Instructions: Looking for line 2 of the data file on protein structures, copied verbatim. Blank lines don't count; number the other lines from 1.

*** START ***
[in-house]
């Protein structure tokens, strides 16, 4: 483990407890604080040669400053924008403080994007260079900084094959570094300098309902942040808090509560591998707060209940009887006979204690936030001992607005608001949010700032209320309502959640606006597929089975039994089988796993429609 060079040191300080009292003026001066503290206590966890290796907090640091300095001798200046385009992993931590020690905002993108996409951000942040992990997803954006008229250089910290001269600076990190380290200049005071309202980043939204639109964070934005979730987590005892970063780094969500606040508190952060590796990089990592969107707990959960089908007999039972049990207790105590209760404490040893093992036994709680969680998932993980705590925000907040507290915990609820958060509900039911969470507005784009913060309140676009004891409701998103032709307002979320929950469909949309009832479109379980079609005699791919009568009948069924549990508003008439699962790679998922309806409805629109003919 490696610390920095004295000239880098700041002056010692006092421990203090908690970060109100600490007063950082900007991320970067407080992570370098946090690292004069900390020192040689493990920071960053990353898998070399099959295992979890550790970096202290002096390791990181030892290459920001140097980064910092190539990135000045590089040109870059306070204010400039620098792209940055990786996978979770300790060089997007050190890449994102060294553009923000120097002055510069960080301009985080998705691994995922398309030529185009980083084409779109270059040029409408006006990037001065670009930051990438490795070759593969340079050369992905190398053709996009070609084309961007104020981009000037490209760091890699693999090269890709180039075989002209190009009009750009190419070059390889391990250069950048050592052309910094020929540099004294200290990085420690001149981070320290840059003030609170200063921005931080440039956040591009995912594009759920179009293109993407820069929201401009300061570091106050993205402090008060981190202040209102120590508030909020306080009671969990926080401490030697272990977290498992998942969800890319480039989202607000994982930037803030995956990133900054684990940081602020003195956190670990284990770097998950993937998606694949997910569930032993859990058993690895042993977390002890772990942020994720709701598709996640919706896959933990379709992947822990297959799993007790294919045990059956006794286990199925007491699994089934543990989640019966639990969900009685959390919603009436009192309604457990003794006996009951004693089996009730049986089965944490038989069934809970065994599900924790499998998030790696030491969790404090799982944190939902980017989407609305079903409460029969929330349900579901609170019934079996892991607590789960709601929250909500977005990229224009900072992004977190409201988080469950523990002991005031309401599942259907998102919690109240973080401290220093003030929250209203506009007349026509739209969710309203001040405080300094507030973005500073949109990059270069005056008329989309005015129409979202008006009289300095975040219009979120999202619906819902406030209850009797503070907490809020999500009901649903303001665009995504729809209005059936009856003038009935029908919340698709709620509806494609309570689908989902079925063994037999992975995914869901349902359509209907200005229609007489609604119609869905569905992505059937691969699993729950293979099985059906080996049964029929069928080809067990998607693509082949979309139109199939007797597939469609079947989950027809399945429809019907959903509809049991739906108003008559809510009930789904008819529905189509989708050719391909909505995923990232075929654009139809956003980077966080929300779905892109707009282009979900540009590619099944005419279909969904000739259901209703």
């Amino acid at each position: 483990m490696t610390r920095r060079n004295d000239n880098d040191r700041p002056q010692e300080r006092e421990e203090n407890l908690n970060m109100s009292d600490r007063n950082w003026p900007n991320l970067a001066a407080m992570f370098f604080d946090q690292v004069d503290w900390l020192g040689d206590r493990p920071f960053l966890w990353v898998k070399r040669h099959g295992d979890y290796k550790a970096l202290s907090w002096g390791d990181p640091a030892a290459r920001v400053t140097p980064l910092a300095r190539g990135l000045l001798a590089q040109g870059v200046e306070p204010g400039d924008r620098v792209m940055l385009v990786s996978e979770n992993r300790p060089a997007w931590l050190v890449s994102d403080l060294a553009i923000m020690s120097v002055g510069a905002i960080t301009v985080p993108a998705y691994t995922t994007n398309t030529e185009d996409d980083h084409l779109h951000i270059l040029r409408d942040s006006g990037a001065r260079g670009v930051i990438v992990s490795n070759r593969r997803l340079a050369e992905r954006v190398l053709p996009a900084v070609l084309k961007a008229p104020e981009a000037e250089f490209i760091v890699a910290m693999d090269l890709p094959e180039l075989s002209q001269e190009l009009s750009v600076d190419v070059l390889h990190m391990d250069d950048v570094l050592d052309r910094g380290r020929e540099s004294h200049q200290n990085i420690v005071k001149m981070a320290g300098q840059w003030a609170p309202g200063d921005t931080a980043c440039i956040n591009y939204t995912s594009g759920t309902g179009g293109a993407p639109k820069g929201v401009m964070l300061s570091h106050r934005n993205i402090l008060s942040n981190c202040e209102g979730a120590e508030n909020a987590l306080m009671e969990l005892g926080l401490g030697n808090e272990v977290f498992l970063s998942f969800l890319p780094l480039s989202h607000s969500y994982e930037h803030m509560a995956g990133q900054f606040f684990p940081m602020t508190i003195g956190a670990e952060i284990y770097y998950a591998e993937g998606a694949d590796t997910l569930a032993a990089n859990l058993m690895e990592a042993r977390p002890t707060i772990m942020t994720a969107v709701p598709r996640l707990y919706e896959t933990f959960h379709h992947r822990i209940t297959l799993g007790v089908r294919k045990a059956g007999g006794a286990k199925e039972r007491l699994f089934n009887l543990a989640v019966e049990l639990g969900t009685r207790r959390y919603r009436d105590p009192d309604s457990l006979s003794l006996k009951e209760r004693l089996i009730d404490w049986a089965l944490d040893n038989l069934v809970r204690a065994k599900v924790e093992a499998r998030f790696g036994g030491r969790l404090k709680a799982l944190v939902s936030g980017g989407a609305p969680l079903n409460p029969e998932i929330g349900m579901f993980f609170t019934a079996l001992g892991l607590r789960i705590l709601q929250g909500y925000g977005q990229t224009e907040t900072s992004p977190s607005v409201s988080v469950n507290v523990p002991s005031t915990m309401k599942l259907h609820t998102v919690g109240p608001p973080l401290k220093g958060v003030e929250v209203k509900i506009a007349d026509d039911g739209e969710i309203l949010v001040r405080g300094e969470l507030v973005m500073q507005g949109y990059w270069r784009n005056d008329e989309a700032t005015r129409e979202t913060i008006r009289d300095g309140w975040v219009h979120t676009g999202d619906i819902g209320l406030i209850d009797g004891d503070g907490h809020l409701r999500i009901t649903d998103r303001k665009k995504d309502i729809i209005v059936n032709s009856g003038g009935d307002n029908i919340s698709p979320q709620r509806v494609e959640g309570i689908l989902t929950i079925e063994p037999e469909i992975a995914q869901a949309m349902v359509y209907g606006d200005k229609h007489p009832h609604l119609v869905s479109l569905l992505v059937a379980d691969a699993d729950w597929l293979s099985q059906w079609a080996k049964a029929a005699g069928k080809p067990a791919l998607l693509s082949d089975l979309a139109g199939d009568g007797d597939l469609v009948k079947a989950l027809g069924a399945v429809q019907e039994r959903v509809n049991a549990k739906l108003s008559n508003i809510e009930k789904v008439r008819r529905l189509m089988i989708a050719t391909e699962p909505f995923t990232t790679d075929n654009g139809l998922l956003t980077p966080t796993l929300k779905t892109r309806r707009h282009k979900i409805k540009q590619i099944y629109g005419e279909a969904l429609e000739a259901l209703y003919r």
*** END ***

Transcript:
């Protein structure tokens, strides 16, 4: 483990407890604080040669400053924008403080994007260079900084094959570094300098309902942040808090509560591998707060209940009887006979204690936030001992607005608001949010700032209320309502959640606006597929089975039994089988796993429609 060079040191300080009292003026001066503290206590966890290796907090640091300095001798200046385009992993931590020690905002993108996409951000942040992990997803954006008229250089910290001269600076990190380290200049005071309202980043939204639109964070934005979730987590005892970063780094969500606040508190952060590796990089990592969107707990959960089908007999039972049990207790105590209760404490040893093992036994709680969680998932993980705590925000907040507290915990609820958060509900039911969470507005784009913060309140676009004891409701998103032709307002979320929950469909949309009832479109379980079609005699791919009568009948069924549990508003008439699962790679998922309806409805629109003919 490696610390920095004295000239880098700041002056010692006092421990203090908690970060109100600490007063950082900007991320970067407080992570370098946090690292004069900390020192040689493990920071960053990353898998070399099959295992979890550790970096202290002096390791990181030892290459920001140097980064910092190539990135000045590089040109870059306070204010400039620098792209940055990786996978979770300790060089997007050190890449994102060294553009923000120097002055510069960080301009985080998705691994995922398309030529185009980083084409779109270059040029409408006006990037001065670009930051990438490795070759593969340079050369992905190398053709996009070609084309961007104020981009000037490209760091890699693999090269890709180039075989002209190009009009750009190419070059390889391990250069950048050592052309910094020929540099004294200290990085420690001149981070320290840059003030609170200063921005931080440039956040591009995912594009759920179009293109993407820069929201401009300061570091106050993205402090008060981190202040209102120590508030909020306080009671969990926080401490030697272990977290498992998942969800890319480039989202607000994982930037803030995956990133900054684990940081602020003195956190670990284990770097998950993937998606694949997910569930032993859990058993690895042993977390002890772990942020994720709701598709996640919706896959933990379709992947822990297959799993007790294919045990059956006794286990199925007491699994089934543990989640019966639990969900009685959390919603009436009192309604457990003794006996009951004693089996009730049986089965944490038989069934809970065994599900924790499998998030790696030491969790404090799982944190939902980017989407609305079903409460029969929330349900579901609170019934079996892991607590789960709601929250909500977005990229224009900072992004977190409201988080469950523990002991005031309401599942259907998102919690109240973080401290220093003030929250209203506009007349026509739209969710309203001040405080300094507030973005500073949109990059270069005056008329989309005015129409979202008006009289300095975040219009979120999202619906819902406030209850009797503070907490809020999500009901649903303001665009995504729809209005059936009856003038009935029908919340698709709620509806494609309570689908989902079925063994037999992975995914869901349902359509209907200005229609007489609604119609869905569905992505059937691969699993729950293979099985059906080996049964029929069928080809067990998607693509082949979309139109199939007797597939469609079947989950027809399945429809019907959903509809049991739906108003008559809510009930789904008819529905189509989708050719391909909505995923990232075929654009139809956003980077966080929300779905892109707009282009979900540009590619099944005419279909969904000739259901209703």